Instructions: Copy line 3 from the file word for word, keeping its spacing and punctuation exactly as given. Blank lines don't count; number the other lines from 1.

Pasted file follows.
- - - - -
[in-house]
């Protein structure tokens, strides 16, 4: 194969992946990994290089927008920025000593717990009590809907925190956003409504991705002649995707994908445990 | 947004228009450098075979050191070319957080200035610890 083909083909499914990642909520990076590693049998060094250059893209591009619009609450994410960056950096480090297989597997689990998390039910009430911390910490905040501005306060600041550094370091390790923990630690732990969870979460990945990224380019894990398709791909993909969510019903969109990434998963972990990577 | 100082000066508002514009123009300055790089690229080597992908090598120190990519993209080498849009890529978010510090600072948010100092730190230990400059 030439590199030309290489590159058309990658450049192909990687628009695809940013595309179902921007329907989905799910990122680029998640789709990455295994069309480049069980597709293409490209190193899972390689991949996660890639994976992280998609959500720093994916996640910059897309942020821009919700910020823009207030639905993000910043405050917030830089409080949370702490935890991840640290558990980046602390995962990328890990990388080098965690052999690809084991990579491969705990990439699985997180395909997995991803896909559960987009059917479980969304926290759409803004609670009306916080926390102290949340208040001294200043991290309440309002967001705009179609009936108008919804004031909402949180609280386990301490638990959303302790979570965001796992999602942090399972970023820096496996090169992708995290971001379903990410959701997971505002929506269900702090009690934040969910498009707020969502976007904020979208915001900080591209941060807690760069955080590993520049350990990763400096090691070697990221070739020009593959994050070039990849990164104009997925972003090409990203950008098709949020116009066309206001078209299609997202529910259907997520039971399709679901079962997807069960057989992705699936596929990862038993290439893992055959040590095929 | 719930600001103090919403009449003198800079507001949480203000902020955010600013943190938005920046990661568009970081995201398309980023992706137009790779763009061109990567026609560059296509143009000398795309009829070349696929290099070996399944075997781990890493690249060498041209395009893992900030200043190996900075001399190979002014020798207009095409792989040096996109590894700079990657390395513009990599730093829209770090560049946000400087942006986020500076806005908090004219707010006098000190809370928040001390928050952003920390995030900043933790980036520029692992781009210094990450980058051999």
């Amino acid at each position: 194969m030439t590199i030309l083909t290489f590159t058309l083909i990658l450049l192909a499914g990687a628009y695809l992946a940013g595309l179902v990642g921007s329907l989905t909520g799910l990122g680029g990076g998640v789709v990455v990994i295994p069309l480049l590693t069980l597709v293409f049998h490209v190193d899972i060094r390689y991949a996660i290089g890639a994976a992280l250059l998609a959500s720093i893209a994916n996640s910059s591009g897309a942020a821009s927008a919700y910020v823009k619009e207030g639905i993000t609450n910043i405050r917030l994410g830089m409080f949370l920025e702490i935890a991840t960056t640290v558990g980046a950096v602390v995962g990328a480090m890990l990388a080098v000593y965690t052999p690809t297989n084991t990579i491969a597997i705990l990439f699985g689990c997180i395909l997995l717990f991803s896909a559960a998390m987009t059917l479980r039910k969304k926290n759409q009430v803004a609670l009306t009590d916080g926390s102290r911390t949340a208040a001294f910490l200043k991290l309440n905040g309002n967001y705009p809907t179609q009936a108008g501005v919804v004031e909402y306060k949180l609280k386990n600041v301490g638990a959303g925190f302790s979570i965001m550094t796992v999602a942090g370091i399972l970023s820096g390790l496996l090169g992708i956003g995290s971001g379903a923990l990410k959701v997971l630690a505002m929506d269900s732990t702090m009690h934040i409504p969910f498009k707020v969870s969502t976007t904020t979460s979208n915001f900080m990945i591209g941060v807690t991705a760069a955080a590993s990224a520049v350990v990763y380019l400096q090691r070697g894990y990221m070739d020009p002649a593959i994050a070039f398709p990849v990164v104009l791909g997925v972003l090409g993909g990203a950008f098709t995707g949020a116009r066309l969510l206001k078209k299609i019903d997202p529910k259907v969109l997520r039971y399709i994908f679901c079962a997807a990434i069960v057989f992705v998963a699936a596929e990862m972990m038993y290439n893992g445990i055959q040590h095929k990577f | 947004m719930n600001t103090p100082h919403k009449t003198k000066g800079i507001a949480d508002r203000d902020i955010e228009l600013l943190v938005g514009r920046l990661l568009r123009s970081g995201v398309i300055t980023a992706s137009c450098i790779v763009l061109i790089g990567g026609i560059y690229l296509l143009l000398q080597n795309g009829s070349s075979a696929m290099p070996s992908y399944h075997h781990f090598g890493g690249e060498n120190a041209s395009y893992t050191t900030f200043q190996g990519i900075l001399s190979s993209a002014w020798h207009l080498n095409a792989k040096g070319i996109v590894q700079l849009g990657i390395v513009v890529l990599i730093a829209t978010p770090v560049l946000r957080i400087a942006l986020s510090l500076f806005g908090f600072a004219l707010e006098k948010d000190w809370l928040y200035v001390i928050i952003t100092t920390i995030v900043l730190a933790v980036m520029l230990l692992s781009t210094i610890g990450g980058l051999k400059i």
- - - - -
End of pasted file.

């Amino acid at each position: 194969m030439t590199i030309l083909t290489f590159t058309l083909i990658l450049l192909a499914g990687a628009y695809l992946a940013g595309l179902v990642g921007s329907l989905t909520g799910l990122g680029g990076g998640v789709v990455v990994i295994p069309l480049l590693t069980l597709v293409f049998h490209v190193d899972i060094r390689y991949a996660i290089g890639a994976a992280l250059l998609a959500s720093i893209a994916n996640s910059s591009g897309a942020a821009s927008a919700y910020v823009k619009e207030g639905i993000t609450n910043i405050r917030l994410g830089m409080f949370l920025e702490i935890a991840t960056t640290v558990g980046a950096v602390v995962g990328a480090m890990l990388a080098v000593y965690t052999p690809t297989n084991t990579i491969a597997i705990l990439f699985g689990c997180i395909l997995l717990f991803s896909a559960a998390m987009t059917l479980r039910k969304k926290n759409q009430v803004a609670l009306t009590d916080g926390s102290r911390t949340a208040a001294f910490l200043k991290l309440n905040g309002n967001y705009p809907t179609q009936a108008g501005v919804v004031e909402y306060k949180l609280k386990n600041v301490g638990a959303g925190f302790s979570i965001m550094t796992v999602a942090g370091i399972l970023s820096g390790l496996l090169g992708i956003g995290s971001g379903a923990l990410k959701v997971l630690a505002m929506d269900s732990t702090m009690h934040i409504p969910f498009k707020v969870s969502t976007t904020t979460s979208n915001f900080m990945i591209g941060v807690t991705a760069a955080a590993s990224a520049v350990v990763y380019l400096q090691r070697g894990y990221m070739d020009p002649a593959i994050a070039f398709p990849v990164v104009l791909g997925v972003l090409g993909g990203a950008f098709t995707g949020a116009r066309l969510l206001k078209k299609i019903d997202p529910k259907v969109l997520r039971y399709i994908f679901c079962a997807a990434i069960v057989f992705v998963a699936a596929e990862m972990m038993y290439n893992g445990i055959q040590h095929k990577f | 947004m719930n600001t103090p100082h919403k009449t003198k000066g800079i507001a949480d508002r203000d902020i955010e228009l600013l943190v938005g514009r920046l990661l568009r123009s970081g995201v398309i300055t980023a992706s137009c450098i790779v763009l061109i790089g990567g026609i560059y690229l296509l143009l000398q080597n795309g009829s070349s075979a696929m290099p070996s992908y399944h075997h781990f090598g890493g690249e060498n120190a041209s395009y893992t050191t900030f200043q190996g990519i900075l001399s190979s993209a002014w020798h207009l080498n095409a792989k040096g070319i996109v590894q700079l849009g990657i390395v513009v890529l990599i730093a829209t978010p770090v560049l946000r957080i400087a942006l986020s510090l500076f806005g908090f600072a004219l707010e006098k948010d000190w809370l928040y200035v001390i928050i952003t100092t920390i995030v900043l730190a933790v980036m520029l230990l692992s781009t210094i610890g990450g980058l051999k400059i």